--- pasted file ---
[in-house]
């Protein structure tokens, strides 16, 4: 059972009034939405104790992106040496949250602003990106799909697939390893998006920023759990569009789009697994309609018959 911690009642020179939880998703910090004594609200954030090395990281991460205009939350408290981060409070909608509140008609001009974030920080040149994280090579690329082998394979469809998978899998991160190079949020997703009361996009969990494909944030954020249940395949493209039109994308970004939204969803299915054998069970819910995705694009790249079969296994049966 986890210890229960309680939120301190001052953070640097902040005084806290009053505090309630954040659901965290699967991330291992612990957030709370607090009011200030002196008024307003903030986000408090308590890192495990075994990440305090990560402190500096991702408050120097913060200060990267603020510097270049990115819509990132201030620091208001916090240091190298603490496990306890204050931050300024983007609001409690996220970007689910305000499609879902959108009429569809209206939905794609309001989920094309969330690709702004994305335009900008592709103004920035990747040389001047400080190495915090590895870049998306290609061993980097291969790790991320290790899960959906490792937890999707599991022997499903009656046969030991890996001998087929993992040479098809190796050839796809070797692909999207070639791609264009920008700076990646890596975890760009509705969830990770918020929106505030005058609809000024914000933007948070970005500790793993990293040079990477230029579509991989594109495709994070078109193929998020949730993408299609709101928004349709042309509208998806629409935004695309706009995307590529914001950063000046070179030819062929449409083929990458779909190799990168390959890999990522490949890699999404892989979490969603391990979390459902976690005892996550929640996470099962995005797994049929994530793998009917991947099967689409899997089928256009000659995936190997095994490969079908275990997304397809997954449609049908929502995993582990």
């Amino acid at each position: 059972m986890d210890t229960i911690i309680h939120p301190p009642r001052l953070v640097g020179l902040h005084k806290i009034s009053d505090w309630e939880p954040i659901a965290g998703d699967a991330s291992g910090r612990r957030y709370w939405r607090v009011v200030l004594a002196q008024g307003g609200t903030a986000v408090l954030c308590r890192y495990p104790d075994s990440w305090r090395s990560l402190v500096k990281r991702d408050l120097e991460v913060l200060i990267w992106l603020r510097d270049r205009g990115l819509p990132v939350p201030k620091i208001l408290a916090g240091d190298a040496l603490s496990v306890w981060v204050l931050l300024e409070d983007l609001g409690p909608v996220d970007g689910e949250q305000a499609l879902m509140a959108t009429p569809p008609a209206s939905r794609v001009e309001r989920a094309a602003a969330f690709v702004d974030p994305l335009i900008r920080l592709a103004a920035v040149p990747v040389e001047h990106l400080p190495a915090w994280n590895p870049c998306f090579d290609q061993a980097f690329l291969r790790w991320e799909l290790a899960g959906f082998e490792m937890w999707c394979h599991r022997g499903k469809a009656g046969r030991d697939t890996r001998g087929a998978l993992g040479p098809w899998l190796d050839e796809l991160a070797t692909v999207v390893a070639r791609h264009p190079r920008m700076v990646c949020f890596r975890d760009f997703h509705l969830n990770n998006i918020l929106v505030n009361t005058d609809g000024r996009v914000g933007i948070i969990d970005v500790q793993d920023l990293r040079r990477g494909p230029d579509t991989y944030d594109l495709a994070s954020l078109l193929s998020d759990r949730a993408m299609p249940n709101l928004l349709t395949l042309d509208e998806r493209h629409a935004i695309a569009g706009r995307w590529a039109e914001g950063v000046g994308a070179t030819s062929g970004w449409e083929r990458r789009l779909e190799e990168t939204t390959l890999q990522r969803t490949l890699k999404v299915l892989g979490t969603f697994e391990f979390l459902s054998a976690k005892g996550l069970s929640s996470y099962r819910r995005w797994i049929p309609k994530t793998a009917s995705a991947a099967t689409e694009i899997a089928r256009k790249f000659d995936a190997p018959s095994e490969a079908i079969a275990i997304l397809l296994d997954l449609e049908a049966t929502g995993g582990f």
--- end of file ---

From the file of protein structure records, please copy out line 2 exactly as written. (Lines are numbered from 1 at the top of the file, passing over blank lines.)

């Protein structure tokens, strides 16, 4: 059972009034939405104790992106040496949250602003990106799909697939390893998006920023759990569009789009697994309609018959 911690009642020179939880998703910090004594609200954030090395990281991460205009939350408290981060409070909608509140008609001009974030920080040149994280090579690329082998394979469809998978899998991160190079949020997703009361996009969990494909944030954020249940395949493209039109994308970004939204969803299915054998069970819910995705694009790249079969296994049966 986890210890229960309680939120301190001052953070640097902040005084806290009053505090309630954040659901965290699967991330291992612990957030709370607090009011200030002196008024307003903030986000408090308590890192495990075994990440305090990560402190500096991702408050120097913060200060990267603020510097270049990115819509990132201030620091208001916090240091190298603490496990306890204050931050300024983007609001409690996220970007689910305000499609879902959108009429569809209206939905794609309001989920094309969330690709702004994305335009900008592709103004920035990747040389001047400080190495915090590895870049998306290609061993980097291969790790991320290790899960959906490792937890999707599991022997499903009656046969030991890996001998087929993992040479098809190796050839796809070797692909999207070639791609264009920008700076990646890596975890760009509705969830990770918020929106505030005058609809000024914000933007948070970005500790793993990293040079990477230029579509991989594109495709994070078109193929998020949730993408299609709101928004349709042309509208998806629409935004695309706009995307590529914001950063000046070179030819062929449409083929990458779909190799990168390959890999990522490949890699999404892989979490969603391990979390459902976690005892996550929640996470099962995005797994049929994530793998009917991947099967689409899997089928256009000659995936190997095994490969079908275990997304397809997954449609049908929502995993582990």